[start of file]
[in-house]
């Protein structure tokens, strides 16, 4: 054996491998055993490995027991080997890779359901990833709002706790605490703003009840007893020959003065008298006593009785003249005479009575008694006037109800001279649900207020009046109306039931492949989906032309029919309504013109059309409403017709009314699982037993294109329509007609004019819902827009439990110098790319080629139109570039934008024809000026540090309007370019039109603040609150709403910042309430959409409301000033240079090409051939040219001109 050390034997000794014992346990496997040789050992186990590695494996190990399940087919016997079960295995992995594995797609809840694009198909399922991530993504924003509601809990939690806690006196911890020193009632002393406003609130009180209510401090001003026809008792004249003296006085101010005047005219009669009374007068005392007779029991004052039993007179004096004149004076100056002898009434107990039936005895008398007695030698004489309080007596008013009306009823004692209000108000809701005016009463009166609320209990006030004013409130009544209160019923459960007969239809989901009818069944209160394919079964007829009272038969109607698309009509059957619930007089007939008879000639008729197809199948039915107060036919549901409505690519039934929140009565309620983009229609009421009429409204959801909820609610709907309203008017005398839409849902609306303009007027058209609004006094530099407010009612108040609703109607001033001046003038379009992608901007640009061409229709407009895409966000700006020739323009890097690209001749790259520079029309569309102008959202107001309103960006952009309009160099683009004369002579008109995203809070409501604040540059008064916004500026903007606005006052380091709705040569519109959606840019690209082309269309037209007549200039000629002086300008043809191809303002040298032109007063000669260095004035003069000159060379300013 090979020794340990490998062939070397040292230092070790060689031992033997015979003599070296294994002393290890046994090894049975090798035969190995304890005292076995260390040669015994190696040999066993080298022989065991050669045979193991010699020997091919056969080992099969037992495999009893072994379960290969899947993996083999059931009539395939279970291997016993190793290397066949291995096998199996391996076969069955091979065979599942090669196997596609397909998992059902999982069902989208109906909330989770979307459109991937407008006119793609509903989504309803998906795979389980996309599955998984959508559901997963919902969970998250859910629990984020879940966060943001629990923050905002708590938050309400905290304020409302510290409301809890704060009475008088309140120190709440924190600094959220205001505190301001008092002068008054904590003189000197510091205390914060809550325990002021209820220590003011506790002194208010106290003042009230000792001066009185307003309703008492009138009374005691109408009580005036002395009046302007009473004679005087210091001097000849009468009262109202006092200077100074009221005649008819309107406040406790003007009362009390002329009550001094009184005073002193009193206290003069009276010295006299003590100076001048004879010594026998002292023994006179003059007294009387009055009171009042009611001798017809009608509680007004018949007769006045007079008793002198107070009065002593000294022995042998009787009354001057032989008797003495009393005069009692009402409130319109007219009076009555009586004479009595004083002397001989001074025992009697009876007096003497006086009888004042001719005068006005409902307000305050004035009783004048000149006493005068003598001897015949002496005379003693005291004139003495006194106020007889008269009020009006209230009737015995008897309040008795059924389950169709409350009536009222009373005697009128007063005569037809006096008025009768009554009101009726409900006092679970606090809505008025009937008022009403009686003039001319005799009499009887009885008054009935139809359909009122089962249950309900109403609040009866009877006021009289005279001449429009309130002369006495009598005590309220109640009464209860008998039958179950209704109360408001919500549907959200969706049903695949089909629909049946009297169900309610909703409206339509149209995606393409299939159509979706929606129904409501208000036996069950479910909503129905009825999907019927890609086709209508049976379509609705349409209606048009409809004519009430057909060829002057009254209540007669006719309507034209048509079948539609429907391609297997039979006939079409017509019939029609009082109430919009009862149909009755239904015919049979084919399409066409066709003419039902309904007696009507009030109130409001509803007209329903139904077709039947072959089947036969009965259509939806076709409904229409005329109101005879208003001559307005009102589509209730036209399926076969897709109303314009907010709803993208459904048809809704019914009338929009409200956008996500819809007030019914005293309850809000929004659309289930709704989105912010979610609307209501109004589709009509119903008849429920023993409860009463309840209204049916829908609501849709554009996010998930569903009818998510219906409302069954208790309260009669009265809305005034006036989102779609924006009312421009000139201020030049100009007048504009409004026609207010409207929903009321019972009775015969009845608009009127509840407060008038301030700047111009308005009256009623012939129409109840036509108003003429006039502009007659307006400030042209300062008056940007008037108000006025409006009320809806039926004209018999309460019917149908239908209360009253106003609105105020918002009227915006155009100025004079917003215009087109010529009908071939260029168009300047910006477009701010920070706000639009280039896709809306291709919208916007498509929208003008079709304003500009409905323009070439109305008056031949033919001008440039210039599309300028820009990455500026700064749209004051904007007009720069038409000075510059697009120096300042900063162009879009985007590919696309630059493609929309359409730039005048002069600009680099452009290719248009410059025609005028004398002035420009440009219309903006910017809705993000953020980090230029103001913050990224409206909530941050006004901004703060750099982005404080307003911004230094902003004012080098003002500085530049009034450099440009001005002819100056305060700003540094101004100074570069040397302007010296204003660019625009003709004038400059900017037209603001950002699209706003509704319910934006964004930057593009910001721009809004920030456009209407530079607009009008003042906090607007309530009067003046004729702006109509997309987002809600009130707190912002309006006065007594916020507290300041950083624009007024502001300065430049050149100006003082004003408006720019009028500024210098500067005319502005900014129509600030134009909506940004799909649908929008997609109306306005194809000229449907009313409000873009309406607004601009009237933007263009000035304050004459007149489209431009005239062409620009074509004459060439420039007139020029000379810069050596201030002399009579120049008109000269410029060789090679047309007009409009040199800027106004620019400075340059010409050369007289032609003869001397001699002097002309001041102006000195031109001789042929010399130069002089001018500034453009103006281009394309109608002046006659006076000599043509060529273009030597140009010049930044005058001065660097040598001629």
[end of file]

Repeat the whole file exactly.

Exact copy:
[in-house]
């Protein structure tokens, strides 16, 4: 054996491998055993490995027991080997890779359901990833709002706790605490703003009840007893020959003065008298006593009785003249005479009575008694006037109800001279649900207020009046109306039931492949989906032309029919309504013109059309409403017709009314699982037993294109329509007609004019819902827009439990110098790319080629139109570039934008024809000026540090309007370019039109603040609150709403910042309430959409409301000033240079090409051939040219001109 050390034997000794014992346990496997040789050992186990590695494996190990399940087919016997079960295995992995594995797609809840694009198909399922991530993504924003509601809990939690806690006196911890020193009632002393406003609130009180209510401090001003026809008792004249003296006085101010005047005219009669009374007068005392007779029991004052039993007179004096004149004076100056002898009434107990039936005895008398007695030698004489309080007596008013009306009823004692209000108000809701005016009463009166609320209990006030004013409130009544209160019923459960007969239809989901009818069944209160394919079964007829009272038969109607698309009509059957619930007089007939008879000639008729197809199948039915107060036919549901409505690519039934929140009565309620983009229609009421009429409204959801909820609610709907309203008017005398839409849902609306303009007027058209609004006094530099407010009612108040609703109607001033001046003038379009992608901007640009061409229709407009895409966000700006020739323009890097690209001749790259520079029309569309102008959202107001309103960006952009309009160099683009004369002579008109995203809070409501604040540059008064916004500026903007606005006052380091709705040569519109959606840019690209082309269309037209007549200039000629002086300008043809191809303002040298032109007063000669260095004035003069000159060379300013 090979020794340990490998062939070397040292230092070790060689031992033997015979003599070296294994002393290890046994090894049975090798035969190995304890005292076995260390040669015994190696040999066993080298022989065991050669045979193991010699020997091919056969080992099969037992495999009893072994379960290969899947993996083999059931009539395939279970291997016993190793290397066949291995096998199996391996076969069955091979065979599942090669196997596609397909998992059902999982069902989208109906909330989770979307459109991937407008006119793609509903989504309803998906795979389980996309599955998984959508559901997963919902969970998250859910629990984020879940966060943001629990923050905002708590938050309400905290304020409302510290409301809890704060009475008088309140120190709440924190600094959220205001505190301001008092002068008054904590003189000197510091205390914060809550325990002021209820220590003011506790002194208010106290003042009230000792001066009185307003309703008492009138009374005691109408009580005036002395009046302007009473004679005087210091001097000849009468009262109202006092200077100074009221005649008819309107406040406790003007009362009390002329009550001094009184005073002193009193206290003069009276010295006299003590100076001048004879010594026998002292023994006179003059007294009387009055009171009042009611001798017809009608509680007004018949007769006045007079008793002198107070009065002593000294022995042998009787009354001057032989008797003495009393005069009692009402409130319109007219009076009555009586004479009595004083002397001989001074025992009697009876007096003497006086009888004042001719005068006005409902307000305050004035009783004048000149006493005068003598001897015949002496005379003693005291004139003495006194106020007889008269009020009006209230009737015995008897309040008795059924389950169709409350009536009222009373005697009128007063005569037809006096008025009768009554009101009726409900006092679970606090809505008025009937008022009403009686003039001319005799009499009887009885008054009935139809359909009122089962249950309900109403609040009866009877006021009289005279001449429009309130002369006495009598005590309220109640009464209860008998039958179950209704109360408001919500549907959200969706049903695949089909629909049946009297169900309610909703409206339509149209995606393409299939159509979706929606129904409501208000036996069950479910909503129905009825999907019927890609086709209508049976379509609705349409209606048009409809004519009430057909060829002057009254209540007669006719309507034209048509079948539609429907391609297997039979006939079409017509019939029609009082109430919009009862149909009755239904015919049979084919399409066409066709003419039902309904007696009507009030109130409001509803007209329903139904077709039947072959089947036969009965259509939806076709409904229409005329109101005879208003001559307005009102589509209730036209399926076969897709109303314009907010709803993208459904048809809704019914009338929009409200956008996500819809007030019914005293309850809000929004659309289930709704989105912010979610609307209501109004589709009509119903008849429920023993409860009463309840209204049916829908609501849709554009996010998930569903009818998510219906409302069954208790309260009669009265809305005034006036989102779609924006009312421009000139201020030049100009007048504009409004026609207010409207929903009321019972009775015969009845608009009127509840407060008038301030700047111009308005009256009623012939129409109840036509108003003429006039502009007659307006400030042209300062008056940007008037108000006025409006009320809806039926004209018999309460019917149908239908209360009253106003609105105020918002009227915006155009100025004079917003215009087109010529009908071939260029168009300047910006477009701010920070706000639009280039896709809306291709919208916007498509929208003008079709304003500009409905323009070439109305008056031949033919001008440039210039599309300028820009990455500026700064749209004051904007007009720069038409000075510059697009120096300042900063162009879009985007590919696309630059493609929309359409730039005048002069600009680099452009290719248009410059025609005028004398002035420009440009219309903006910017809705993000953020980090230029103001913050990224409206909530941050006004901004703060750099982005404080307003911004230094902003004012080098003002500085530049009034450099440009001005002819100056305060700003540094101004100074570069040397302007010296204003660019625009003709004038400059900017037209603001950002699209706003509704319910934006964004930057593009910001721009809004920030456009209407530079607009009008003042906090607007309530009067003046004729702006109509997309987002809600009130707190912002309006006065007594916020507290300041950083624009007024502001300065430049050149100006003082004003408006720019009028500024210098500067005319502005900014129509600030134009909506940004799909649908929008997609109306306005194809000229449907009313409000873009309406607004601009009237933007263009000035304050004459007149489209431009005239062409620009074509004459060439420039007139020029000379810069050596201030002399009579120049008109000269410029060789090679047309007009409009040199800027106004620019400075340059010409050369007289032609003869001397001699002097002309001041102006000195031109001789042929010399130069002089001018500034453009103006281009394309109608002046006659006076000599043509060529273009030597140009010049930044005058001065660097040598001629």